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Jack Bruce - Songs For A Tailor CD (album) cover

SONGS FOR A TAILOR

Jack Bruce

 

Jazz Rock/Fusion

3.62 | 47 ratings

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dreadpirateroberts
4 stars Jack Bruce slips out from under the shadow of Cream.

The first thing you'll notice on Songs for a Tailor is the way Bruce's unmistakable voice propels the album's short songs into a familiar place. At the same time, he has collected a set of songs that have a decidedly 'pop' feel to their rock, or even a 'jazz' feel to their pop. And I don't mean for 'pop' to suggest predictable, as these inventive pop songs offer something unusual and are more thoughtfully arranged than some of Cream's jam-based pieces.

Once again, Pete Brown is at the helm lyrically (often to the album's benefit) and although the Cream connections are not limited to that fact, ('The Clearout' and 'Weird of Hermiston' were demoed during Cream recording sessions) the bulk of this album shows Jack determined to move beyond the Cream sound, and succeeding.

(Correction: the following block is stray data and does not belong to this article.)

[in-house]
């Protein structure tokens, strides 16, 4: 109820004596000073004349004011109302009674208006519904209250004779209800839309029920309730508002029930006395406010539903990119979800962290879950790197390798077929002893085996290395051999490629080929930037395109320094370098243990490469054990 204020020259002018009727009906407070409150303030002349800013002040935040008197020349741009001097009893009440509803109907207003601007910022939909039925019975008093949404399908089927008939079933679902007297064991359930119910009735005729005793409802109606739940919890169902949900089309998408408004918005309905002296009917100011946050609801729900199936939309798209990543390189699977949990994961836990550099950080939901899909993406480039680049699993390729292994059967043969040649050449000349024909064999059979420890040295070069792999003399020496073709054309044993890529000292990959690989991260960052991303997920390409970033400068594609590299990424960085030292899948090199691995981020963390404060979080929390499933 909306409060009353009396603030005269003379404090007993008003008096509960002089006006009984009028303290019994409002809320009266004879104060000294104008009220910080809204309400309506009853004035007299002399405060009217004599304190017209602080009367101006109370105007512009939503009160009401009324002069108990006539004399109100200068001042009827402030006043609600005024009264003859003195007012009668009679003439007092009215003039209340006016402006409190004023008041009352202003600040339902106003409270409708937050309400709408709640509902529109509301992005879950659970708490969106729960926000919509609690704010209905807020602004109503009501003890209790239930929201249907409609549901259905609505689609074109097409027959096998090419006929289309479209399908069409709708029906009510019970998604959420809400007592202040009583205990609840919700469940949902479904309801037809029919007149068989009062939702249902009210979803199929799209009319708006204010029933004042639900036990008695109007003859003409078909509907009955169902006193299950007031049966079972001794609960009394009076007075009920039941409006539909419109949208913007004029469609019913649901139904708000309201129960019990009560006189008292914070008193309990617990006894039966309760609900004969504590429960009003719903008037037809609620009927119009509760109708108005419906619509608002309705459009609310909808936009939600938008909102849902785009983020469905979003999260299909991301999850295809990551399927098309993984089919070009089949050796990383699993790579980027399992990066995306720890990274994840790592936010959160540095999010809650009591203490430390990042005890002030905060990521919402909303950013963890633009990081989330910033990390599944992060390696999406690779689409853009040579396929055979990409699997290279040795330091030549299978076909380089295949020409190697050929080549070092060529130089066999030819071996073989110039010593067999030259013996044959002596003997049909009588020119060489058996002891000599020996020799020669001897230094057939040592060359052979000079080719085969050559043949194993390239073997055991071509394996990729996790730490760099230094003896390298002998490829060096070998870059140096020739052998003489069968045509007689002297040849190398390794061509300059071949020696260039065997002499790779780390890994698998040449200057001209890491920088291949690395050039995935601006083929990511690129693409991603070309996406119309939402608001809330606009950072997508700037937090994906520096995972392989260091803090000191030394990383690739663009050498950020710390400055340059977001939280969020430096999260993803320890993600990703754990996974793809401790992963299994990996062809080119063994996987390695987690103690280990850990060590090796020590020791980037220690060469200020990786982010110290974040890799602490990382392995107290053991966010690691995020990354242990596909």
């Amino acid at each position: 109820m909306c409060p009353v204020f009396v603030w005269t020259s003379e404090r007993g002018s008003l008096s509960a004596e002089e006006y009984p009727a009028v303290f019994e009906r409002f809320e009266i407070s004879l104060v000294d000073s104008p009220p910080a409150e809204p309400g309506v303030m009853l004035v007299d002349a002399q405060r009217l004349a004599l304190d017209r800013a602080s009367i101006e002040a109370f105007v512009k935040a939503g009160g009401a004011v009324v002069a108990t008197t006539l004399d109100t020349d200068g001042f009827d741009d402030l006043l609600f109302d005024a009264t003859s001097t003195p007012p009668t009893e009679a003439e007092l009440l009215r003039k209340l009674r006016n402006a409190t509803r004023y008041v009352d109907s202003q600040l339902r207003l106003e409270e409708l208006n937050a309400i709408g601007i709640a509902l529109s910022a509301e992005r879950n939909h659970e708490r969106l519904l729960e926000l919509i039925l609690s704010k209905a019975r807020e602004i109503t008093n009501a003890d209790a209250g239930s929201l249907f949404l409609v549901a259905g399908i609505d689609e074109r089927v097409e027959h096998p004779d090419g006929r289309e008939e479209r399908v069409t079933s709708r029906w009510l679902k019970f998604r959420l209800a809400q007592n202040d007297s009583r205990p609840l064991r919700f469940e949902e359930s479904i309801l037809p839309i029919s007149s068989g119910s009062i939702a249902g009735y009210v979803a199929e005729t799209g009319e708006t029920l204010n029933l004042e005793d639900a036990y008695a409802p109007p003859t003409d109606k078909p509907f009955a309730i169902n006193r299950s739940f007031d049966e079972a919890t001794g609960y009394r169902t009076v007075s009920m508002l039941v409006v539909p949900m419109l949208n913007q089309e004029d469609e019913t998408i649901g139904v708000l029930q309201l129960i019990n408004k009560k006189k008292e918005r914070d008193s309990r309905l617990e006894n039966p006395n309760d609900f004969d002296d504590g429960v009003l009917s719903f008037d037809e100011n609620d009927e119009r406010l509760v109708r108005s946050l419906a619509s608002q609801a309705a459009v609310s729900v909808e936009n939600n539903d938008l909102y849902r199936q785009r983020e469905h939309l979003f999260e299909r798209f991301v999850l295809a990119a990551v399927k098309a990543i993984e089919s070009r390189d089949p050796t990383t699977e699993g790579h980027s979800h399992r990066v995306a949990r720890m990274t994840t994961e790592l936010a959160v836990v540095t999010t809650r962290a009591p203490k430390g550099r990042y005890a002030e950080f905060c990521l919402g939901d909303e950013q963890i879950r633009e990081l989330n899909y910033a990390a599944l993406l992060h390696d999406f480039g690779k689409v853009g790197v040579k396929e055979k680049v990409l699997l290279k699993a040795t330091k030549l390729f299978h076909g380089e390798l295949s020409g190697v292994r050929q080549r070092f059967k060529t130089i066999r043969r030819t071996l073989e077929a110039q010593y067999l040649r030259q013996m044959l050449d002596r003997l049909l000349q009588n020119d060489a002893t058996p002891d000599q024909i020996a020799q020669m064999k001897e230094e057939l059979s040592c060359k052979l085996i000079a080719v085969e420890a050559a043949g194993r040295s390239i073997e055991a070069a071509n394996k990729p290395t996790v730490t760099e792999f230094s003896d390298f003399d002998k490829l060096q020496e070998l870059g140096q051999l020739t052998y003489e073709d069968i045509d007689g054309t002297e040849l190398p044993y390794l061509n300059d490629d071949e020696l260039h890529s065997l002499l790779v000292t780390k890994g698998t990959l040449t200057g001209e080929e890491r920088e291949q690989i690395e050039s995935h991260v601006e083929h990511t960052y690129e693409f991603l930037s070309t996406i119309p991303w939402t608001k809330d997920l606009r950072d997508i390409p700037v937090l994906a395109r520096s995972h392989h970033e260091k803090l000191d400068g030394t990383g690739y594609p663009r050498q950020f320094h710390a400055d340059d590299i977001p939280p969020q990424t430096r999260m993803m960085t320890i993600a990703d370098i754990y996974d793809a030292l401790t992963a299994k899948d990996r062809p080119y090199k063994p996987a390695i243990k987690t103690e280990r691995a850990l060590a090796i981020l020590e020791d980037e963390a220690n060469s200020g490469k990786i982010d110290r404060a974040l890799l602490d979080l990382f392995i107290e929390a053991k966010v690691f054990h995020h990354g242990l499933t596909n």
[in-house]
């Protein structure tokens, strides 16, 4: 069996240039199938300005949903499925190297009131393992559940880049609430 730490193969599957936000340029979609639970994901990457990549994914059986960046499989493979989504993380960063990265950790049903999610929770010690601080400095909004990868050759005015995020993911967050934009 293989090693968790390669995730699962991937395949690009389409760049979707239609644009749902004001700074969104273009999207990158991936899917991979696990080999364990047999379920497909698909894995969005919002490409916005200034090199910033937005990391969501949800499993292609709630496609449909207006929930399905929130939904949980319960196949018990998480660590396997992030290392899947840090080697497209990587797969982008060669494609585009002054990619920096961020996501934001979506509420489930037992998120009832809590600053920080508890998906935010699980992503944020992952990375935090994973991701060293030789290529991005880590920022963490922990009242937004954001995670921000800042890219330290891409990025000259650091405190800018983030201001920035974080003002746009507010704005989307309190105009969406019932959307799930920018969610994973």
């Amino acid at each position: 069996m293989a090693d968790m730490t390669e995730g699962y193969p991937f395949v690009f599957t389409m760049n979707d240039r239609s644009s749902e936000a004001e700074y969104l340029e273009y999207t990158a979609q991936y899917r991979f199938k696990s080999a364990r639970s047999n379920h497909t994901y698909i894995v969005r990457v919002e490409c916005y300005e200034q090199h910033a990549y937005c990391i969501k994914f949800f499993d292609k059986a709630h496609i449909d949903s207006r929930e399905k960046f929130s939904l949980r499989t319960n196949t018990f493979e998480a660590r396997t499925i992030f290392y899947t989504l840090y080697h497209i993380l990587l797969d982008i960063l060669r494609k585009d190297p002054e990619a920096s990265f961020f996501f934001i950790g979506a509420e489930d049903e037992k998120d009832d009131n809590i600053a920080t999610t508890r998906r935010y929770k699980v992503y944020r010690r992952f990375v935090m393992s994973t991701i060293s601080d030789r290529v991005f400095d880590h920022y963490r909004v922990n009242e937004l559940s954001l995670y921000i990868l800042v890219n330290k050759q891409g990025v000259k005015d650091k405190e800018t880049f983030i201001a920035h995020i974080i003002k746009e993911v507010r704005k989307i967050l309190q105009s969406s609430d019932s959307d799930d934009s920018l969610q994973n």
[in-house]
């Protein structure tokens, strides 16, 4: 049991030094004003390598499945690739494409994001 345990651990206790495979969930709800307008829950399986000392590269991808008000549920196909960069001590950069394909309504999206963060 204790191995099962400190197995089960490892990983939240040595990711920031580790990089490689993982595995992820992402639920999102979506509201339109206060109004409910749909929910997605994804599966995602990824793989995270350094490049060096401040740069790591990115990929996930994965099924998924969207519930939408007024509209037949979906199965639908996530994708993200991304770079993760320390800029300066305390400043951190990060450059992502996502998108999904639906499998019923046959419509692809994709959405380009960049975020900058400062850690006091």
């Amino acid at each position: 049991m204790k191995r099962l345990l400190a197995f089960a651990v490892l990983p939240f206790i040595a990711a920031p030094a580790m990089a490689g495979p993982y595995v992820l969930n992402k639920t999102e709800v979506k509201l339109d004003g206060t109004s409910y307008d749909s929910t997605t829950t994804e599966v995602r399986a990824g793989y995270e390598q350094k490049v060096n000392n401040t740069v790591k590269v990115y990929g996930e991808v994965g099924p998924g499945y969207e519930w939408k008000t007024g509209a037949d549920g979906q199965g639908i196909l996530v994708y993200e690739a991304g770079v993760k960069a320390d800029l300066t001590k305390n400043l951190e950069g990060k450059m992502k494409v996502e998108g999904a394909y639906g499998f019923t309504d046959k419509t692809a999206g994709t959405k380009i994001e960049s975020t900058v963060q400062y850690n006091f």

It seems he wanted to release something more genre-blurring than either Cream or the album that his jazz combo had just recorded 'Things We Like', and so Songs For a Tailor was slotted in and released first. Perhaps some of that rushed feeling can be seen in the short, almost 'sketch-like' nature of some pieces, like the still-effective vocal layering of 'Boston Ball Game 1937' or the pastoral then scattered 'To Isengard.'

Other songs are more fully developed, such as the opener. Featuring George Harrison on guitar, 'Never Tell Your Mother She's Out of Tune' is backed by a small horn section and is a bit of a rocker, while the beautiful 'Theme from an Imaginary Western' is a classic. Other songs will stick with you too, like 'Tickets to Waterfalls' and the melancholy 'Weird of Hermiston.'

Songs for a Tailor has a strong first side with a more uneven second half, in an album that well deserves the attention of Jack Bruce and Cream fans, along with those interested in the more progressive or jazzy side of pop. This is an album that showcases Jack on many instruments, perhaps the most notable being piano. It's a key component to the record, and in much of the material on his next few albums too.

It's a four star debut for me. It has a charm that shouldn't be overlooked and while it won't suit every prog fan, it should please fans of the the progressive pop sub-genre,or even some jazz fans, and is essential for fans of Bruce.

dreadpirateroberts | 4/5 |

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